AHF was founded in the United States in 1987, and has been at the forefront of the response to the AIDS epidemic ever since. Our work to end the AIDS epidemic by every available means has led us to become the largest provider of HIV/AIDS medical care in the country.
Our healthcare centers offer thousands of clients – many of them uninsured – the finest HIV-centered primary care, and our pharmacies specialize in HIV medications. Our researchers conduct trials of the newest drugs and treatment protocols to improve patient quality of life. Through Positive Healthcare, our managed care programs in California and Florida, we provide HIV positive Medicaid (and Medicaid & Medicare) recipients extra tools to manage their disease.
To aid in prevention, AHF runs Wellness Centers that provide convenient and after hours HIV and STD testing, distributes thousands of free condoms each day, performs outreach and leads creative media campaigns. We also conduct free HIV counseling and testing through alternative venues, such as our Out of the Closet Thrift Stores and mobile testing units, helping over 130,000 people learn their status each year.
From our inception, AHF has been a strong advocate for people living with HIV and AIDS. We have a long history of successful grassroots advocacy, lobbying and public policy work at every level of the government and across industries.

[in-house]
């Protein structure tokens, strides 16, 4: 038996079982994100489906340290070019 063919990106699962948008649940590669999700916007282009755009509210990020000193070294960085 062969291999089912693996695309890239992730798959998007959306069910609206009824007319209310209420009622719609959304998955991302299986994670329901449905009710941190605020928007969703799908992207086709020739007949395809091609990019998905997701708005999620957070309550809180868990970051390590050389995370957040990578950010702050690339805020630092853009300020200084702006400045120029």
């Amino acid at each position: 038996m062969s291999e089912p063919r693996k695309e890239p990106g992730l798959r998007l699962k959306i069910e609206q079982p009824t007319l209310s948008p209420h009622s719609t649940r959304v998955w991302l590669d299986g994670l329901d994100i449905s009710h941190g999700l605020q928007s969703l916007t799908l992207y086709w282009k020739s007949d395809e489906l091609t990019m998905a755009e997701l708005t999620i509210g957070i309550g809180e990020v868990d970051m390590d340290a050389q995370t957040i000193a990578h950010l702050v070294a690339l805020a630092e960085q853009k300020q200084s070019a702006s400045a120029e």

AIDS-related illness in the United States has decreased dramatically since the development of antiretroviral drugs in the mid-1990s. Still, HIV infection and AIDS remain among the nation’s leading causes of death. According to the Centers for Disease Control and Prevention (CDC), there were 49,293 new HIV infections in the U.S. in 2011. Though that number is down from its peak in the 1980s, the California Department of Public Health says that about 40% of people test late in their illness and progress to AIDS within a year of HIV diagnosis.
HIV has a disproportionate impact on certain populations. Though Blacks and Latinos make up about 28% of the U.S. population, they account for 64% of new HIV infections. Women – particularly women of color – make up an increasingly larger share of positive people. In 2010, Black women accounted for nearly two thirds (64%) of all estimated new HIV infections among women, while only accounting for 13% of the female population. (KFF HIV/AIDS Fact Sheet, March 2014). Gay and bisexual men are also at high risk for HIV. In 2010, the estimated number of new HIV infections among MSM was 29,800, a significant 12% increase from the 26,700 new infections among MSM in 2008.